October 17, 2022 Hana Trieu

Reduce noise to optimize renders in Cycles for Blender (Part 2)

When performing a final render, it is important to reduce noise as much as possible. In the previous article, we learned some tricks to reduce noise to optimize renders in Cycles. Today, we will go through some more ones. Let’s explore!

Some tricks to reduce noise for optimizing renders in Cycles

5. Light falloff

In a vacuum, light always falls off at a rate of 1/(distance^2). In reality, light in a vacuum always decays at the rate of 1/(distance2). However, as the distance decreases to zero, this value increases to infinity, resulting in very bright spots in the image. These are mostly a problem with indirect lighting, as the probability of hitting such a small but incredibly bright point is low and seldom occurs. This is a common recipe for Fireflies.

Source: Blender Documentation (docs.blender.org)

To reduce this effect, you can use a Smooth factor in the Light Falloff node to reduce the maximum intensity a light can contribute to near surfaces. The images above demonstrate the default falloff and smooth value of 1.0.

6. Multiple importance sampling

Materials with emission shaders can be configured to utilize Multiple Importance Sampling (Material Settings). This means that rays will be sent directly at them rather than rays randomly bouncing around them. For very bright mesh light sources, this can significantly reduce noise. However, this will take samples away from other brighter light sources that must be found in this manner when the emission is not particularly bright. 

The best setting here is difficult to predict; it may be a matter of trial and error. However, it is often clear that a slightly glowing object may only contribute light locally, whereas a mesh light utilized as a light would require this option to be enabled. Let’s look at the below example images where the emissive spheres contribute slightly to the lighting.  By disabling Multiple Importance on the emissive spheres, the image renders with slightly less noise. 

Source: Blender Documentation (docs.blender.org)

The world background also has a Multiple Importance (Settings) option. This is mostly useful for environment maps that have small bright spots in them, rather than being smooth. This option will then, in a preprocess, determine the bright spots, and send light rays directly toward them. Enabling this option, once again, may take samples away from more essential light sources if it is not required.

7. Glass and transparent shadows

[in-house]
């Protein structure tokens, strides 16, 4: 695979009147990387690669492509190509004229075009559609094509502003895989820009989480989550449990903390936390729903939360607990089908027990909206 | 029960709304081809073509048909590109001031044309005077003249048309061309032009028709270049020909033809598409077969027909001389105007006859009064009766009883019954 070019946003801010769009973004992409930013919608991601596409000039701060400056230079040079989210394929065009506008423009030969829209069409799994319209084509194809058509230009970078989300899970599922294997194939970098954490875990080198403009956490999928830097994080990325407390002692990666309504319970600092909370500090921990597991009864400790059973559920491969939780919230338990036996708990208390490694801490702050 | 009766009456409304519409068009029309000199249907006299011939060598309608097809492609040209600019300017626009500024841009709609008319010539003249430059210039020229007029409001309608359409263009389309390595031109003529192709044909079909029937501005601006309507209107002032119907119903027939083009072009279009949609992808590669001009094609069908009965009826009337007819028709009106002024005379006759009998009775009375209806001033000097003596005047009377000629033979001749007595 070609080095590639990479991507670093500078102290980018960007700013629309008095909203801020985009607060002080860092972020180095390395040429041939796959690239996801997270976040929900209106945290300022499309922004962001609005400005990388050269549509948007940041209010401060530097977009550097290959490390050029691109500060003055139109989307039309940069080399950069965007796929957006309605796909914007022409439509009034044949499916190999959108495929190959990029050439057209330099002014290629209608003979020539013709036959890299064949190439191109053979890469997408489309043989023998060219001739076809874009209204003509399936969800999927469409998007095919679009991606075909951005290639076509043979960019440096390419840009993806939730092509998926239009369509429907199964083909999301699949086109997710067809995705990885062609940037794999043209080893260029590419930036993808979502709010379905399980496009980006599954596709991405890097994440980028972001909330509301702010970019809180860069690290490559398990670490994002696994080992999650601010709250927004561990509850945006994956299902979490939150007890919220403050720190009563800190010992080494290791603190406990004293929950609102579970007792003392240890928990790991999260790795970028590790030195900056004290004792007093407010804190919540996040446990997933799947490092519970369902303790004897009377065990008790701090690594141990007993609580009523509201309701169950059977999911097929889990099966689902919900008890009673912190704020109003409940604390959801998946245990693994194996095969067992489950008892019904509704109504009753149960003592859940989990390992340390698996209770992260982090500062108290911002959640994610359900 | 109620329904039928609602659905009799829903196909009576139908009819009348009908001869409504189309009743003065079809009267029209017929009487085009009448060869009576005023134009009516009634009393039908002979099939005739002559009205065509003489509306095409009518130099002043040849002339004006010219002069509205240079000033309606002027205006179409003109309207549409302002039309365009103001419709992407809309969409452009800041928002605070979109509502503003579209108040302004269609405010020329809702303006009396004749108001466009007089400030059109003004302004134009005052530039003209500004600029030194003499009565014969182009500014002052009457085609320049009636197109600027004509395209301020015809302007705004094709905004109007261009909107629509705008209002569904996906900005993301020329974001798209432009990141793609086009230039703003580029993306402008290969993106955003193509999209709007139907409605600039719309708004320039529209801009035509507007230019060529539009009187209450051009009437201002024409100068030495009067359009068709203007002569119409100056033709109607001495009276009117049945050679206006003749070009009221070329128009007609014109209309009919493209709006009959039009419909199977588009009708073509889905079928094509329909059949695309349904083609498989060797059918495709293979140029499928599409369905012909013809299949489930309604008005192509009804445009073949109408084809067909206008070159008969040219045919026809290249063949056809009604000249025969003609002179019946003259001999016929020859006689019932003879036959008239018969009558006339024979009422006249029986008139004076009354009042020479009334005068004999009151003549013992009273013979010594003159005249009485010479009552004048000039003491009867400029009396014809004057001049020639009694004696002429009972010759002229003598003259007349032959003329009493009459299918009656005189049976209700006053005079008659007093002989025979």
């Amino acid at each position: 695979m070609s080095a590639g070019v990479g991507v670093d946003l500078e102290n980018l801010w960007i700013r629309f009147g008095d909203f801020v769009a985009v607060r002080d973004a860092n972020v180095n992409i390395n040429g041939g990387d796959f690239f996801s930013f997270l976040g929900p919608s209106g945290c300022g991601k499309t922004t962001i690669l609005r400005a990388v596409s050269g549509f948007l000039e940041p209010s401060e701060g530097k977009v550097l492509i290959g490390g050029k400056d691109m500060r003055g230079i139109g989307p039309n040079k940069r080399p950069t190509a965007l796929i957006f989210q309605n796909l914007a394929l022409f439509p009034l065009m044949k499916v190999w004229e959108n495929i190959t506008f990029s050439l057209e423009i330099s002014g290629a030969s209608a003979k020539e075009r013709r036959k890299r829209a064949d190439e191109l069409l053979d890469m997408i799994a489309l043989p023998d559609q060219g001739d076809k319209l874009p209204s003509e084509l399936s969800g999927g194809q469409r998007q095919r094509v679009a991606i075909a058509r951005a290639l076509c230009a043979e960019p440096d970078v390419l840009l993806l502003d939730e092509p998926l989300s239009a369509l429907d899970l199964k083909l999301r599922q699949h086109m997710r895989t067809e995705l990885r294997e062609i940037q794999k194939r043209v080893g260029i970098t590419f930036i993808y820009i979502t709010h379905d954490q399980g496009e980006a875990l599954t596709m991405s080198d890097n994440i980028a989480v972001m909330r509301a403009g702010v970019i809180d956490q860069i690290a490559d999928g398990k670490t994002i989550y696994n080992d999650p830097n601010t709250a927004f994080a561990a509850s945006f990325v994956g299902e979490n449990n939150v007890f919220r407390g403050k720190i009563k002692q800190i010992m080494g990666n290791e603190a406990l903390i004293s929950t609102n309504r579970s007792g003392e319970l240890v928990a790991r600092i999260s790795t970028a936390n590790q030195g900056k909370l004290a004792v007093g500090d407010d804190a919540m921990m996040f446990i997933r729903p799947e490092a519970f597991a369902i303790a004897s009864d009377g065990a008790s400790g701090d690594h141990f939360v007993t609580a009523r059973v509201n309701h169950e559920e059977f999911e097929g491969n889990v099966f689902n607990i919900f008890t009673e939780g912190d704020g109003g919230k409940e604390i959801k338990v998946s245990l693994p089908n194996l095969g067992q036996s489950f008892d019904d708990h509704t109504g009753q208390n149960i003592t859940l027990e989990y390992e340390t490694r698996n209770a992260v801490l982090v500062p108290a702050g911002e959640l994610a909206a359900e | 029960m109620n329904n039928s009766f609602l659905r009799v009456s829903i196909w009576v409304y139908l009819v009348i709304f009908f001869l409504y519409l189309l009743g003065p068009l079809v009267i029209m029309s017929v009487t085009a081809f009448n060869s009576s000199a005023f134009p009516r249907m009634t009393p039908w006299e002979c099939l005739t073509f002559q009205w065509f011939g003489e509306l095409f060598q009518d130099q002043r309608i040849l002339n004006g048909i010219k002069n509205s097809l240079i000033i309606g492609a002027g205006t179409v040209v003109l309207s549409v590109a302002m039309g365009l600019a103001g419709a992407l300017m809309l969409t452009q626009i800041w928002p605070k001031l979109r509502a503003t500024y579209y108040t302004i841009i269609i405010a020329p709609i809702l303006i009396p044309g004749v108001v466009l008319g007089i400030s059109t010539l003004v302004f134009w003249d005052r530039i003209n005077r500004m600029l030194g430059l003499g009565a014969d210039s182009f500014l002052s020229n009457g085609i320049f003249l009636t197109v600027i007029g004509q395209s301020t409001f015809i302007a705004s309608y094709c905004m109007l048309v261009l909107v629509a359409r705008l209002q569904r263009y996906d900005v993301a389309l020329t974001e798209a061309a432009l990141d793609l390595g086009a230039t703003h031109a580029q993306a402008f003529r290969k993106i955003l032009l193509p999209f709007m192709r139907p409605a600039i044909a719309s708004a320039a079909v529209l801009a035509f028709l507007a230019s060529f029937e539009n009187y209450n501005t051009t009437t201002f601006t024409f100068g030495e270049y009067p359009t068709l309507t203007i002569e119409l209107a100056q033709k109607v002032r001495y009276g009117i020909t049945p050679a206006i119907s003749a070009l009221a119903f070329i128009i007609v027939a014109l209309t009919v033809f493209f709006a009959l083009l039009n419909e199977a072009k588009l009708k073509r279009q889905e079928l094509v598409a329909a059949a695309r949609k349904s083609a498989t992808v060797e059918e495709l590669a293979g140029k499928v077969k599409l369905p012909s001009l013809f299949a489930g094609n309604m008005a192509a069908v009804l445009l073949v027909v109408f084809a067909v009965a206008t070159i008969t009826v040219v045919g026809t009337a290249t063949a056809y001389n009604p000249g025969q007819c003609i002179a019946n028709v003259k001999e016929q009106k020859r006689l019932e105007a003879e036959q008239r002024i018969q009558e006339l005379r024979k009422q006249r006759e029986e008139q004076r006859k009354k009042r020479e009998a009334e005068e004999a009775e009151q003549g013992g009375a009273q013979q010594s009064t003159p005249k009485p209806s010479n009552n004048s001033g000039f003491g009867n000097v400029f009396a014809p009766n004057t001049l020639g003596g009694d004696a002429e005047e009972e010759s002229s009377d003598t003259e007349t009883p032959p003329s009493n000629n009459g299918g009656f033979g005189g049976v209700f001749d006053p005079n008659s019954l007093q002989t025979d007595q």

Glass shadows may look too dark when caustics are disabled. On the other hand, caustics may appear too soft when the filter is glossy. We can create a glass shader that uses a Glass BSDF when viewed directly and a Transparent BSDF when viewed indirectly. The Transparent BSDF can be used to identify light sources directly through surfaces and produce properly colored shadows without caustics. The Light Path node determines which of the two shaders to use.

Below we will see the node setup for the glass transparency trick.

We can watch the two following images. The render on the left has dark shadows because of missing caustics. The right image has applied the trick.

Source: Blender Documentation (docs.blender.org)

8. Light portals

When rendering a daylight indoor scene where the majority of the light comes in from a window or door opening, it is hard for the integrator to find its way to them. Light Portals can help with this. You will then need to adjust its shape to match that of the opening you are attempting to fill.

9. Denoising

Even with all of the above settings, there will always be some render noise, no matter how many samples you utilize. To fix this, however, you can use a post-processing method to eliminate the remaining bit of noise. To use this method, enable Denoising in the Properties’ Render tab. Let’s  see the denoising effect in the following images (rendered by The Pixelary)

Source: Blender Documentation (docs.blender.org)

10. Clamp fireflies

Ideally, we can apply all of the above tricks to eliminate fireflies. However, they can still happen. When that happens, we can clamp the intensity that any individual light ray sample will deliver to a pixel to a maximum value using the integrator Clamp setting. Setting this value too low can result in losing highlights in the image, which may be necessary to keep for camera effects like bloom or glare. To fix this problem, it’s typically helpful to clamp just indirect bounces, leaving highlights that are directly visible to the camera untouched.

Above are all important tricks to reduce noise in Cycles that iRender would like to share with you. Hope you find them useful to optimize your final animation renders.

Source: Blender Documentation (docs.blender.org)

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Reference source: Blender Documentation

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